We were interested in seeing how states within each division were similar or different from each other within their own region. Let’s look at which divisions had the highest number of accidents based off the following contributing factors: speeding, alcohol, precipitation, and distraction. To do so, we used four faceted scatterplots separated by division.

ggplot(data = bad_drivers_var,
mapping = aes(x = collisions, y = speeding, color = region)) +
geom_point() +
facet_wrap(facets = ~ division) +
labs(title = "Speeding")

ggplot(data = bad_drivers_var,
mapping = aes(x = collisions, y = alcohol, color = region)) +
geom_point() +
facet_wrap(facets = ~ division) +
labs(title = "Alcohol Consumption")

ggplot(data = bad_drivers_var,
mapping = aes(x = collisions, y = precipitation, color = region)) +
geom_point() +
facet_wrap(facets = ~ division) +
labs(title = "Precipitation")

ggplot(data = bad_drivers_var,
mapping = aes(x = collisions, y = distracted, color = region)) +
geom_point() +
facet_wrap(facets = ~ division) +
labs(title = "Distracted")

From these scatterplots, we can see that the West and South regions typically had the highest amount of collisions caused by speeding. For alcohol, the West_North Central, South_Atlantic, and Mountain divisions had on average more accidents.The South and Northeast regions typically had the greatest amount of precipitation in the 2012 year, potentially a factor affecting the higher number in collisions, as well as North_East_Central from the Midwest region. For collisions based on level of distracted, all divisions throughout the four regions had generally equal numbers in collision, except for an outlier in the East_South_Central division of the South region.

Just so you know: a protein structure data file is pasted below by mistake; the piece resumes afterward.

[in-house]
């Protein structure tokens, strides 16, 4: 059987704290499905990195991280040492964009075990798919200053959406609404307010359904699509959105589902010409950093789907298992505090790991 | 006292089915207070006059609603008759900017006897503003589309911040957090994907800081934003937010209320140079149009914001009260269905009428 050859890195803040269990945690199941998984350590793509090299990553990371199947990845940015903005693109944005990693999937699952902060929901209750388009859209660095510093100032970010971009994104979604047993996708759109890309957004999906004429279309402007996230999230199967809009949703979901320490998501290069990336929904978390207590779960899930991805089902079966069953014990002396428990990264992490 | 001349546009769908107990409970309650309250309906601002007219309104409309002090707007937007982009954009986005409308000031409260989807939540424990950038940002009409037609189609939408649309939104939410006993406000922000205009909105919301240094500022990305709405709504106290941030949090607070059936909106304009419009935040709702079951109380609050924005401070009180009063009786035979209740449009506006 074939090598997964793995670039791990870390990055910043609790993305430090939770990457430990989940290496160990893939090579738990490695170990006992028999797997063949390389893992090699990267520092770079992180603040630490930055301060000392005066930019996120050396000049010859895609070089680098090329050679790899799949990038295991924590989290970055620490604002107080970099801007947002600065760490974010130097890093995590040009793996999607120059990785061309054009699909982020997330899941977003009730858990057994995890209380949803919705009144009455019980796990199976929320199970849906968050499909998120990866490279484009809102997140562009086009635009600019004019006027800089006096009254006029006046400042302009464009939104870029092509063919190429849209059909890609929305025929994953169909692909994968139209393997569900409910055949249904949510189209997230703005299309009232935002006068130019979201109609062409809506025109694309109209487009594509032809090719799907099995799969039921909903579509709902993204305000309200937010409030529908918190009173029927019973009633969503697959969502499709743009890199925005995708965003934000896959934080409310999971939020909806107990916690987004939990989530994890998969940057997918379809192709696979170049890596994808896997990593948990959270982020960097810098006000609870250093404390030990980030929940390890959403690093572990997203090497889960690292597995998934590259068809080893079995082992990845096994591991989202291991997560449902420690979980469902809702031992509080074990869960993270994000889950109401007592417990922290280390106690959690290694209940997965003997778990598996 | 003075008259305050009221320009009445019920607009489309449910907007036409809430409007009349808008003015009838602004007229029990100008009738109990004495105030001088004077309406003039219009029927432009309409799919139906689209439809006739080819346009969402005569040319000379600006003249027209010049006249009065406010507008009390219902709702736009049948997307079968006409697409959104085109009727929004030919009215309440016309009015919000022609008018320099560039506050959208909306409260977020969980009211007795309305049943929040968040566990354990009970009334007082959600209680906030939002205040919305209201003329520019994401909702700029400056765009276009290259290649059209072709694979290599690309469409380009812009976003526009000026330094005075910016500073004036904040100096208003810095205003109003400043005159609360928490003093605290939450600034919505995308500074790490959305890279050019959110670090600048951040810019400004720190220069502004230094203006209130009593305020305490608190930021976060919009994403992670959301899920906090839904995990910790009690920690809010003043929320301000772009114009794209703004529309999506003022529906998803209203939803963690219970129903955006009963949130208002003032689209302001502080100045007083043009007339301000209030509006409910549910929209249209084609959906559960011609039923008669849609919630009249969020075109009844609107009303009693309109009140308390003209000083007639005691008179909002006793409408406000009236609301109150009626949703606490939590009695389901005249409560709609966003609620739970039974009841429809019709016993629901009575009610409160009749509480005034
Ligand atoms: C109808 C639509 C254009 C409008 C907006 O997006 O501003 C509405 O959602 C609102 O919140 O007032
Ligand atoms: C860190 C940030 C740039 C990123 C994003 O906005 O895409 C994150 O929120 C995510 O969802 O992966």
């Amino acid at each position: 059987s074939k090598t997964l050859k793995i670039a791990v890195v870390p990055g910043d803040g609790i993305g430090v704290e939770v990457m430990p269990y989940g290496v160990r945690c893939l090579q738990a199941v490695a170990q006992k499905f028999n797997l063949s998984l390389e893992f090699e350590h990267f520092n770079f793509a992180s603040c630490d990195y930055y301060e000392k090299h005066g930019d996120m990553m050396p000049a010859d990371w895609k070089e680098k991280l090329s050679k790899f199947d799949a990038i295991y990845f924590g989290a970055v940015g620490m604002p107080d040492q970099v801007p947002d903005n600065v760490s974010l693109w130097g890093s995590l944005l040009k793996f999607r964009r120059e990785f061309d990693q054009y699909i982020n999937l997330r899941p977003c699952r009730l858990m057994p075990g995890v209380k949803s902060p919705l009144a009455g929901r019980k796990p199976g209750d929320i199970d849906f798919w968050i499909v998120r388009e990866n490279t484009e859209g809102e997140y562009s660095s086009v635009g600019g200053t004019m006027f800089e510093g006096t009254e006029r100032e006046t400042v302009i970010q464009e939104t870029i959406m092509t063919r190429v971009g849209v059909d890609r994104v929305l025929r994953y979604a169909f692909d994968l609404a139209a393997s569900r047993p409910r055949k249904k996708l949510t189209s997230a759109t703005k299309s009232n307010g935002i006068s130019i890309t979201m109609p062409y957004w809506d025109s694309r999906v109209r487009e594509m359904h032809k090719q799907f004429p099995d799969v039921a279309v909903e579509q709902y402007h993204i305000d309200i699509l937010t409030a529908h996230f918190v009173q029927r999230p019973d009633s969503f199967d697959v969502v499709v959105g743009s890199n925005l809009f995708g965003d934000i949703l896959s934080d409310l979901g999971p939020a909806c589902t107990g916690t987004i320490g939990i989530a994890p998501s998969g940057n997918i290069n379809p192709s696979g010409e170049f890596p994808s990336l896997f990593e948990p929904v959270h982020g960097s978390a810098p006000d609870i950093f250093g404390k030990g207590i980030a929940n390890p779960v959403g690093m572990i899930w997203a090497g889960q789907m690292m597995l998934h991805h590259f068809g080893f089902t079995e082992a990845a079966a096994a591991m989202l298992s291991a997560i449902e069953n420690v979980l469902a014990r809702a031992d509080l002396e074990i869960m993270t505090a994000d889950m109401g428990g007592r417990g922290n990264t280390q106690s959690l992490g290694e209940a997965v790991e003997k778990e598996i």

ggplot(data = bad_tidy,
mapping = aes(x = division, y = num, fill = cause)) +
geom_col() +
labs(x = "Region", y = "Number of Collisions", title = "Accidents by Division") +
coord_flip() +
scale_fill_manual(values = c("#82F3FF", "#12D0E6", "#218691"))

# How do states near North Dakota fare?

We identified earlier that North Dakota had the highest number of collisions per billion miles traveled. Let’s look at the West_North_Central division and see how the other states there compared to North Dakota in terms of accidents in the 2012 year.

W_N_Central <- bad_tidy %>% filter(division == "West North Central")
ggplot(data = W_N_Central,
mapping = aes(x = state, y = num, fill = cause)) +
geom_col(color = "white")  +
labs(x = "State", y = "Number of Collisions",
title = "Accidents in the West North Central Division") +
scale_fill_manual(values = c("#AC11FA", "#7F0DB8", "#460B63"))

ggplot(bad_tidy, aes(map_id = tolower(state))) +
geom_map(aes(fill = collisions), map = states_map) +